Fig. 9. SIMS-measured C and O concentrations on surface between SiGe epitaxial growth layer and Si substrate.

After an emitter hole is opened on the pad SiN layer, the SiN layer and pad ${\rm SiO}_{2}$ layer are removed by wet etching, as shown in Fig. 10(a). A TEM cross-sectional view of the base region (Fig. 10(b)) shows that the Si migrated during ${\rm H}_{2}$ bake at 875°C. This indicates that the thin natural oxide is removed by baking at 875°C. Even at 800°C, slight Si migration was observed, and a clean Si surface was obtained.

Fig. 10. Si/SiGe epitaxial growth in base contact cavity. (a) Cross-section of epitaxial growth layers; (b) TEM cross-sectional view of base region of SiGe HBT. ${\rm H}_{2}$ bake temperature prior to epitaxial growth was 875°C.

Two things must be done in order to finish epitaxial growth with a low-temperature ${\rm H}_{2}$ bake. One is suppressing the effect of the wafer. Fig. 11 shows the measured moisture emission from the oxide layers. A thermal CVD oxide layer, which was deposited at 680°C, tended to absorb moisture in the atmospheric environment and to desorb a great deal at 170°C, resulting in the formation of a thin thermal oxide layer. An 800$^{\circ}{\rm C}~{\rm H}_{2}$ bake was not sufficient to remove this layer. Since the quality of HDP oxide is close to that of thermal oxide, a slight amount of moisture emission from the HDP layer was observed, as shown in Fig. 11.

Fig. 11.Thermal desorption spectrum of thermally stimulated moisture from oxide layers.

The second thing that needs to be done is optimizing the HF dip time. Formation of hydrogen termination on a silicon surface takes time after removal of the surface pad oxide, as shown in Fig. 12. A 300 s HF dipping process creates hydrogen termination with Si bonds on the Si surface, which prevents the formation of natural oxide. In addition, a pad oxide layer is formed by USG oxide under low-pressure conditions, resulting in quality close to that of thermal oxide. Low thermal budget BJT fabrication using these techniques achieves a high bipolar transistor yield (99.99993%) and maintains 0.13 $\mu{\rm m}$ and 0.18 $\mu{\rm m}$ CMOS performance with little process condition tuning [19], [20], [22].

Fig. 12. Oxide layer thickness and H termination dependencies on HF dip time. Thickness of thin oxide layer was measured by $x$-ray photoelectron spectroscopy (XPS); amount of H termination was measured by Fourier transform infrared spectroscopy (FT-IR). ${\rm Si}\hbox{-}{\rm H}_{2}$ intensity was measured because two dangling bonds are on Si(100) surface.

An intrinsic base region for a 40 GHz $f_{\rm T}$ Si BJT was formed by ${\rm N}_{2}$ annealing at 950°Cfor 1 minute and wet oxidation (pyrogenic) at 800°Cfor 5 minutes [13]. The ${\rm N}_{2}$ annealing recrystallized the damaged Si surface immediately after ${\rm BF}_{2}$ low-acceleration implantation, and the segregation by wet oxidation fixed the surface boron profile, which reduced the emitter-base leakage current. It may be possible to reduce the annealing time to recrystallize, but the oxidation time cannot be reduced because lengthy oxidation is needed to suppress the peak boron concentration at the Si surface. The process temperature during the intrinsic SiGe epitaxial growth for 10 minutes is 670°C, and that during cap-Si growth for 2 minutes is 740°C. The heavy Ge concentration enhances the SiGe growth rate, so the thermal budget for the SiGe growth step is lower than that for the 800$^{\circ}{\rm C}~{\rm H}_{2}$ bake.

The other thermal processes in the SiGe HBT process were adjusted to reduce the thermal budget, as shown in Fig. 13. The thermal budget for the SiGe process is lower than that for the conventional intrinsic base formation. A double-digit difference in the impurity diffusion coefficients at 800°C and 700°C is equivalent to a single-digit difference in the diffusion time at both temperatures [38]. However, a furnace process usually takes hours, so using the HDP process instead of the thermal CVD oxide process effectively reduces the total thermal budget during HBT formation. Since the SiGe HBT technology is more flexible than the Si BJT technology for adjusting the CMOS process, the SiGe HBT technology must be used instead of the Si BJT technology to integrate advanced CMOS. Low-thermal-budget SiGe HBT process technology has been demonstrated to be applicable from the 0.18 $\mu{\rm m}$ generation to the 90 nm and 0.13 $\mu{\rm m}$ generations [19], [20], [22].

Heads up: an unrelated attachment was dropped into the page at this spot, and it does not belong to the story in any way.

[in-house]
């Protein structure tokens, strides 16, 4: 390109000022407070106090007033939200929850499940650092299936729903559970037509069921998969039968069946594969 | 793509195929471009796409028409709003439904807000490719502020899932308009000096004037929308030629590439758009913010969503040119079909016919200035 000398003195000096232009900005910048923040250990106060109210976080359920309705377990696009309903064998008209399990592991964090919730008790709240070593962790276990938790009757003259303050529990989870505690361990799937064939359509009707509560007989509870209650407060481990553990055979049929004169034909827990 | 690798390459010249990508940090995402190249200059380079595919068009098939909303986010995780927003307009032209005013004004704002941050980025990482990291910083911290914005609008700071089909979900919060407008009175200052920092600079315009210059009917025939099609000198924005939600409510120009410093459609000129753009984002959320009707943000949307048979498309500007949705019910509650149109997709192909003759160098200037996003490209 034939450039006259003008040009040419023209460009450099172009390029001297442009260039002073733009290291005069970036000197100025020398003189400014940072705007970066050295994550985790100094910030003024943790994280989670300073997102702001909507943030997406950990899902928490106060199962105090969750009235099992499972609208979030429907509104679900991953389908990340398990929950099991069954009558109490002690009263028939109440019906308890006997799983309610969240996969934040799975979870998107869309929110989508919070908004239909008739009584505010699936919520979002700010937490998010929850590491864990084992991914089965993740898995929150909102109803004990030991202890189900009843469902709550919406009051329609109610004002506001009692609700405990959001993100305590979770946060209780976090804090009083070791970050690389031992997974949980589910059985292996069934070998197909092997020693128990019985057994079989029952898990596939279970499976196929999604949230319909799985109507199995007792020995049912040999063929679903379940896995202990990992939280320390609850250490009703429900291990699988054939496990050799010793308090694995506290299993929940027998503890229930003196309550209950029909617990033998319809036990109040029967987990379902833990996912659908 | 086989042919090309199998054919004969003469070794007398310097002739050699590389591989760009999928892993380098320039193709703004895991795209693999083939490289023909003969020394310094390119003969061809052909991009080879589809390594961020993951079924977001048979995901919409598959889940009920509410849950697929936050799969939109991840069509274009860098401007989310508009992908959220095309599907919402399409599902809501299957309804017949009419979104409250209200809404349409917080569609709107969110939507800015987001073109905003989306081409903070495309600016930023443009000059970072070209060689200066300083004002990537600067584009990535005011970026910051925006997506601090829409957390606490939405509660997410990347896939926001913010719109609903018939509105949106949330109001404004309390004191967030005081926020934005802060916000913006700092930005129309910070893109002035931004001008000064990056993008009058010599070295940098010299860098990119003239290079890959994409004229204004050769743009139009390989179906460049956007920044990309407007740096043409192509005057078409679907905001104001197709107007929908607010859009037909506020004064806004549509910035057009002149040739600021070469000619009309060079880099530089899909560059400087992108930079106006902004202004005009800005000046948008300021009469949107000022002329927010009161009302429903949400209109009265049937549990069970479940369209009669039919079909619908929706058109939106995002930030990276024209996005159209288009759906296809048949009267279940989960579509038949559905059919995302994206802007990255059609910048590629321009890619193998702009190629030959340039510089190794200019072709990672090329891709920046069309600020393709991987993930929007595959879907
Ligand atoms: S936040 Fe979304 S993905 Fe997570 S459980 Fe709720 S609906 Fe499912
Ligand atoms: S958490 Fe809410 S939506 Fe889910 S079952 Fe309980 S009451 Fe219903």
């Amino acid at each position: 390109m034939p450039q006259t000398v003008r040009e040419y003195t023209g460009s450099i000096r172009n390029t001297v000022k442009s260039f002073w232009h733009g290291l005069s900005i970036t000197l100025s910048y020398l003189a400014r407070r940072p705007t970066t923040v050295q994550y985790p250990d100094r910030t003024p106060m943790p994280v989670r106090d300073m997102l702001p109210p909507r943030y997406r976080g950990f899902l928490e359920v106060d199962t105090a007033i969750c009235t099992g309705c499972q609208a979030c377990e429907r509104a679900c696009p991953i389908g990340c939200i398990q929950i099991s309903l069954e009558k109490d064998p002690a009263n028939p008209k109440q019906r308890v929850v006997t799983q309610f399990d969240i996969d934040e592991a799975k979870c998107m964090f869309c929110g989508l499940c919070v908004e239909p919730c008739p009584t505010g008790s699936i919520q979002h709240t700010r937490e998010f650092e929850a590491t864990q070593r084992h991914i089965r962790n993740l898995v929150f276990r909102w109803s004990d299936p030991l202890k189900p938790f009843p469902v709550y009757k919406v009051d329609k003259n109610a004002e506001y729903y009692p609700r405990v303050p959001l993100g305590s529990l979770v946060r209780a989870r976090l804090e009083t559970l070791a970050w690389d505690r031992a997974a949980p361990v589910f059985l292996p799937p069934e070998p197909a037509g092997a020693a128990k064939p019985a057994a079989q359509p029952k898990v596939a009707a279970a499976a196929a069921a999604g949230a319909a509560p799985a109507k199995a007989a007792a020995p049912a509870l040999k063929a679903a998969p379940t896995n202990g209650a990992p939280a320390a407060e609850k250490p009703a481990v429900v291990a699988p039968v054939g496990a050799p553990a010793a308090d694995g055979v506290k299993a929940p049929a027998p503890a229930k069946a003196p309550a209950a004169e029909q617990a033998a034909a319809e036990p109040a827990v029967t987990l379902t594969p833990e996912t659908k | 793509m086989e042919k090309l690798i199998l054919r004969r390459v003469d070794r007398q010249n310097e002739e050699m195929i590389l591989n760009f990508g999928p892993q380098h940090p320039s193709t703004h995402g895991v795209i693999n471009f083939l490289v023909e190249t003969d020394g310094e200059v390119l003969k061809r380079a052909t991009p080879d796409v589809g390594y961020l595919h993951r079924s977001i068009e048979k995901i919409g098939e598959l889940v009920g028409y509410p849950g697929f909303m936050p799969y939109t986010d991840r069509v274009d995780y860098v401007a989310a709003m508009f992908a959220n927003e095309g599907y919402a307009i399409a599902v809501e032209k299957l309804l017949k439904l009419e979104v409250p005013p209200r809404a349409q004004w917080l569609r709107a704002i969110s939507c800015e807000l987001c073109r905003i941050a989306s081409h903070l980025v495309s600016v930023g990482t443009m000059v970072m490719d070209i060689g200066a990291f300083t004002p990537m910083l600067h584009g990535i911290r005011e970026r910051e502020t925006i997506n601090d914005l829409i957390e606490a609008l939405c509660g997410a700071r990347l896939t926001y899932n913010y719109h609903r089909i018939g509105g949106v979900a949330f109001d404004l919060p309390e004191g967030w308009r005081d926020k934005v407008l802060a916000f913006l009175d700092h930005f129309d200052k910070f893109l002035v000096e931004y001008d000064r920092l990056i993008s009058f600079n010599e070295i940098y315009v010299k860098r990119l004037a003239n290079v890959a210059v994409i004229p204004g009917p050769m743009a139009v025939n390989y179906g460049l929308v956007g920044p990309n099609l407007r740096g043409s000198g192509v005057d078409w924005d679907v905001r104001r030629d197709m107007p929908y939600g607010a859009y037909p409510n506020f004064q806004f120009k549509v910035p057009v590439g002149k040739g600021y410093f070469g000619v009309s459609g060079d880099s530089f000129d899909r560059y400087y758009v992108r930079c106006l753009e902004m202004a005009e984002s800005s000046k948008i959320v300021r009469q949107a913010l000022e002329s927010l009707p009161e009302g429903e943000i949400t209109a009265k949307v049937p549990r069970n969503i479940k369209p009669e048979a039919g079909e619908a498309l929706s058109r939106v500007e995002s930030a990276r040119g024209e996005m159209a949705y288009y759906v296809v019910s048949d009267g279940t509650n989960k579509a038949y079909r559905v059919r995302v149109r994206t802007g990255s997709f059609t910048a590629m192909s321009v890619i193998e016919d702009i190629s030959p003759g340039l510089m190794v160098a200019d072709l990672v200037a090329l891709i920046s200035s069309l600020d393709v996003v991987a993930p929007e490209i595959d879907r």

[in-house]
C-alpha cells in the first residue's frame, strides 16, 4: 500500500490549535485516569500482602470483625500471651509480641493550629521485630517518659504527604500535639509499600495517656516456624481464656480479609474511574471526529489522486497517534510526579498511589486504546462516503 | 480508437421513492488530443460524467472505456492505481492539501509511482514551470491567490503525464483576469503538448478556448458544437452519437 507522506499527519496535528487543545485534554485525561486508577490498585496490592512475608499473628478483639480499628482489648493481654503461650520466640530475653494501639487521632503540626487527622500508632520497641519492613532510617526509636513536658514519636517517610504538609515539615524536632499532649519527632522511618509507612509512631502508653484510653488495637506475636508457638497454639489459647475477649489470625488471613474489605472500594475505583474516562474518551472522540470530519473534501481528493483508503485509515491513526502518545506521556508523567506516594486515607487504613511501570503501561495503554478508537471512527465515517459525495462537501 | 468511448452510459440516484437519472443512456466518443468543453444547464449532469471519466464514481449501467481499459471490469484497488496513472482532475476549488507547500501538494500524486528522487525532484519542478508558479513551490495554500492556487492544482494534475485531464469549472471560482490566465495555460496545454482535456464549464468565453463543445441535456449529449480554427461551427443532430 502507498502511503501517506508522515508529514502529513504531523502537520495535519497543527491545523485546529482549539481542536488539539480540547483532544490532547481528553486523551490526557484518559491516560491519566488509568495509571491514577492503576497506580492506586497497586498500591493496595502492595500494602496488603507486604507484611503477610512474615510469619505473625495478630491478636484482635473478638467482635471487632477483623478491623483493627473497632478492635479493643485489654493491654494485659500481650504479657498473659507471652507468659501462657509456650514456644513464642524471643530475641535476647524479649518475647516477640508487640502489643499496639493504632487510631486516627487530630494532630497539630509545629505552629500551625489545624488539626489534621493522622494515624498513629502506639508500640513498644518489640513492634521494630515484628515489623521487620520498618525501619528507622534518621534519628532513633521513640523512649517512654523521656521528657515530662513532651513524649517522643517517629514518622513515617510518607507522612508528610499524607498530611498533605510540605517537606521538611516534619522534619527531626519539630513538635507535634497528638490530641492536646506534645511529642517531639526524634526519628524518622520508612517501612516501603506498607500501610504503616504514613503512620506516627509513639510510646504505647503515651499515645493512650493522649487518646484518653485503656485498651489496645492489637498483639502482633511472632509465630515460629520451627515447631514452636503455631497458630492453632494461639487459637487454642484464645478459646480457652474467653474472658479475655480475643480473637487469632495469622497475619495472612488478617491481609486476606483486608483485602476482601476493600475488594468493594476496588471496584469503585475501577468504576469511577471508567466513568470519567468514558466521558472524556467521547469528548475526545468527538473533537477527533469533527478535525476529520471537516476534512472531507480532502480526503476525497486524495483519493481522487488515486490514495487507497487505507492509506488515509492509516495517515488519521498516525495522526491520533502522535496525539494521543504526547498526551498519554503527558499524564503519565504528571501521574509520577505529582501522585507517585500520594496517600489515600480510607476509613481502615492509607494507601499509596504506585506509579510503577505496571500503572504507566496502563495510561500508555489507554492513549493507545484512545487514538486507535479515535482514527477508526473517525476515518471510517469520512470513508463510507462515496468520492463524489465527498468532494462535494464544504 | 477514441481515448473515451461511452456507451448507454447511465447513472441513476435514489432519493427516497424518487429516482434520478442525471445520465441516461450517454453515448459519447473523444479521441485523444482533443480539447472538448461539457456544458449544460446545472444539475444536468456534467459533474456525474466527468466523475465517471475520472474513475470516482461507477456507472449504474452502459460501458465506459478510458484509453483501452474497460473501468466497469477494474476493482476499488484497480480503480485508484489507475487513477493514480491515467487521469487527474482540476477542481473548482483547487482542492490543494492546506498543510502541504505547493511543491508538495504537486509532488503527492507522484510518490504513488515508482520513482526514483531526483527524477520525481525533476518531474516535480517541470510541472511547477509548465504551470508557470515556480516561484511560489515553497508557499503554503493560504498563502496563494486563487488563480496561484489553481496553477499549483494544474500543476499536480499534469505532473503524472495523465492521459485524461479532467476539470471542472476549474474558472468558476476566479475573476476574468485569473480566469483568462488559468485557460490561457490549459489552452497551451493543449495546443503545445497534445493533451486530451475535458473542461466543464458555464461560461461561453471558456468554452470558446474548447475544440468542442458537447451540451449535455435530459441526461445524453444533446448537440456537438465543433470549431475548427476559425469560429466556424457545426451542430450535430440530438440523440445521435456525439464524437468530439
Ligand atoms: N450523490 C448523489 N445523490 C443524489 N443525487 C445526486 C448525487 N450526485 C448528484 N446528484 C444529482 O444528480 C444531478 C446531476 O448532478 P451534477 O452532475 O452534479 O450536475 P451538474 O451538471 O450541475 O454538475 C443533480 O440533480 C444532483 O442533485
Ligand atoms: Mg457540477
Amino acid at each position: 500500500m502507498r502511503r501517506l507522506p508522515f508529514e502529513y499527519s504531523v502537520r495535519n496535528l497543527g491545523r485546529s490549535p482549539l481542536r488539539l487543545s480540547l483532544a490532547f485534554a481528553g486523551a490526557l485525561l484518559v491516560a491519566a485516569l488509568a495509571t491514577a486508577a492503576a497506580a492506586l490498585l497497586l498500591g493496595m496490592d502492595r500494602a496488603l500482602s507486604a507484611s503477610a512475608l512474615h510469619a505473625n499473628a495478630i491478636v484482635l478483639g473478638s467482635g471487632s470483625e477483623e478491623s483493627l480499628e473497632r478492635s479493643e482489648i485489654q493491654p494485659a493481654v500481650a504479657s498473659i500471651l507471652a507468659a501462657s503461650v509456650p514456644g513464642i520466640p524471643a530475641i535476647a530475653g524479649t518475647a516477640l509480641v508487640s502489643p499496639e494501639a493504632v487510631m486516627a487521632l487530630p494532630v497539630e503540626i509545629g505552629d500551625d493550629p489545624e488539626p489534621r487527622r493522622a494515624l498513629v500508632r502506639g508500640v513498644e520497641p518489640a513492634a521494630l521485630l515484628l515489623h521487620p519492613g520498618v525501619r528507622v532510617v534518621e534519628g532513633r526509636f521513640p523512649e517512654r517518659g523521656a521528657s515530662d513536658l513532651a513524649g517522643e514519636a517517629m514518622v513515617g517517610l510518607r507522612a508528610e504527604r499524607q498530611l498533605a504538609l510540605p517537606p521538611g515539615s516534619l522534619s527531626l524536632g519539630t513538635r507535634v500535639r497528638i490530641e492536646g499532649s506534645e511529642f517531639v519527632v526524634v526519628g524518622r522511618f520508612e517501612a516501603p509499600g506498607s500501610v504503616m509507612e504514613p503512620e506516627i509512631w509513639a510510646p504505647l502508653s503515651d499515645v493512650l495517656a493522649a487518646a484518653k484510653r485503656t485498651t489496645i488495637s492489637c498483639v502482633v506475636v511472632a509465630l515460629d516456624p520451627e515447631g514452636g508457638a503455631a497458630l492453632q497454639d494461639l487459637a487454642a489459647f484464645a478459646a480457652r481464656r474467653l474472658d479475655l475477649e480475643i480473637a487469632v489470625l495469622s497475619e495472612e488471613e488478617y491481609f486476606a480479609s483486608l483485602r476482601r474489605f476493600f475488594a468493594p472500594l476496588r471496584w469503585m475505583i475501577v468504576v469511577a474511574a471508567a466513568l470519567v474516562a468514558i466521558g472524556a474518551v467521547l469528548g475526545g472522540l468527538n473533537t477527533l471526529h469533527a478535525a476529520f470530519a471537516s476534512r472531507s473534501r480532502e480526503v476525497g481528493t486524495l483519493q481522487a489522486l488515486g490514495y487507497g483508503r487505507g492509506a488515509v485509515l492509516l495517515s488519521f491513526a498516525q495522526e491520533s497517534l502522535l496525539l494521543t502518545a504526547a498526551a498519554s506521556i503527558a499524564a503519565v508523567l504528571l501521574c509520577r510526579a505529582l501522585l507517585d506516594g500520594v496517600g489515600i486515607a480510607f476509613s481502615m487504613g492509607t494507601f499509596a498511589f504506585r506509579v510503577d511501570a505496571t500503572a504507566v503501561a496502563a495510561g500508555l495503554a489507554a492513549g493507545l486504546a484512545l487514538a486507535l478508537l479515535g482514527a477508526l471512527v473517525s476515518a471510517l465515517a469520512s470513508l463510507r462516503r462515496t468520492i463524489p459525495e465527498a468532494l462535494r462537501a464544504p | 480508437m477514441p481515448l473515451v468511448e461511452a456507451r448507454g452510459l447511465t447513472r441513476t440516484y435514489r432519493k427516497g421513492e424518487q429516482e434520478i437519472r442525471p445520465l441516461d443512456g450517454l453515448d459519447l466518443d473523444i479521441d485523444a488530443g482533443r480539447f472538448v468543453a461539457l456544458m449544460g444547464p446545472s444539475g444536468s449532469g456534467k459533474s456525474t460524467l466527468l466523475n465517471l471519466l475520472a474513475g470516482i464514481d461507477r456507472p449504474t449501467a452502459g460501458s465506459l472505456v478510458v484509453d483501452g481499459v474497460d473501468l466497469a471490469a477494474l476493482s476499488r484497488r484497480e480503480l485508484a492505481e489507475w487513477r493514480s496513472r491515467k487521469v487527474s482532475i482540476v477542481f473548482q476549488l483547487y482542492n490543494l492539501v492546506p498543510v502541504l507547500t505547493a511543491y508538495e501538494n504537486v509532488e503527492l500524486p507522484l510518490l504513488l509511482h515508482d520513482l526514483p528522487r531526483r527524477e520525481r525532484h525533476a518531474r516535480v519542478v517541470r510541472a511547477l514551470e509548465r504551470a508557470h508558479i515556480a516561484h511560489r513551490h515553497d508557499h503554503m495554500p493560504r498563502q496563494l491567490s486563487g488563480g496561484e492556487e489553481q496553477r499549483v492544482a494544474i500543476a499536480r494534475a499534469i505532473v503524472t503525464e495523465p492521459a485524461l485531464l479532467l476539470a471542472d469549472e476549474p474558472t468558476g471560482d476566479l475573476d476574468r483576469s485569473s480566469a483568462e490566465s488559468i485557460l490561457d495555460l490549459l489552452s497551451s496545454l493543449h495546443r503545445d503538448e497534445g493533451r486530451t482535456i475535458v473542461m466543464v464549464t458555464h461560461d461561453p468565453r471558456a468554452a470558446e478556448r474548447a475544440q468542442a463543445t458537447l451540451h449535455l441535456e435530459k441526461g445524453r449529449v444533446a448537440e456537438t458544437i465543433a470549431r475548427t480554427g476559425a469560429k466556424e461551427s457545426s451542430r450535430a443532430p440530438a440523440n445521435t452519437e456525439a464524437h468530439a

Fig. 13. Comparison of thermal budgets needed to form Si BJT described elsewhere [13] and SiGe HBT.
SECTION IV

## CONCLUSION

Use of a divide-into-dependent-blocks process flow and a low-thermal-budget bipolar process enable construction of a flexible 0.18 $\mu{\rm m}$ BiCMOS technology that can be applied without major change to CMOS process conditions. A minimal-moisture-desorption oxide process is used to reduce the ${\rm H}_{2}$ bake temperature to 800°C, resulting in a bipolar transistor yield of 99.99993%. The height of a bipolar device was reduced to enable application to both 0.18 $\mu{\rm m}$ and 0.15 $\mu{\rm m}$ CMOS technologies. Full optimization throughout the series of BiCMOS technologies is needed to reduce the total cost of device development, reliability testing, and PDK preparation. The proposed technology can also be applied to the 0.13 $\mu{\rm m}$ generation.

## Footnotes

The review of this paper was arranged by Editor R. Singh.

T. Hashimoto, Y. Nonaka, T. Tominari, T. Fujiwara, H. Satoh, T. Jimbo, and S. Isomura are with the Micro Device Division, Hitachi Ltd., Tokyo 198-8512, Japan (e-mail: takashi.hashimoto.rf@hitachi.com; yusuke.nonaka.xs@hitachi.com; tatsuya.tominari.xb@hitachi.com; tsuyoshi.fujiwara.gt@hitachi.com; hidenori.sato.rq@hitachi.com; tomoko.jimbo.vq@hitachi.com; satoru.isomura.ra@hitachi.com).

T. Udoh is with Sony Semiconductor Corporation, Kumamoto 869-1102, Japan (e-mail: Tsutomu.Udo@jp.sony.com).

H. Shimamoto is with Renesas Design Corporation, Kokubunji, Tokyo 187-8588, Japan(e-mail: hiromi.shimamoto.yk@rdc.renesas.com).

K. Watanabe is with KOGA SOKEN Ltd., Hachiouji, Tokyo 192-0904, Japan (e-mail: watanabek@rd5.so-net.ne.jp).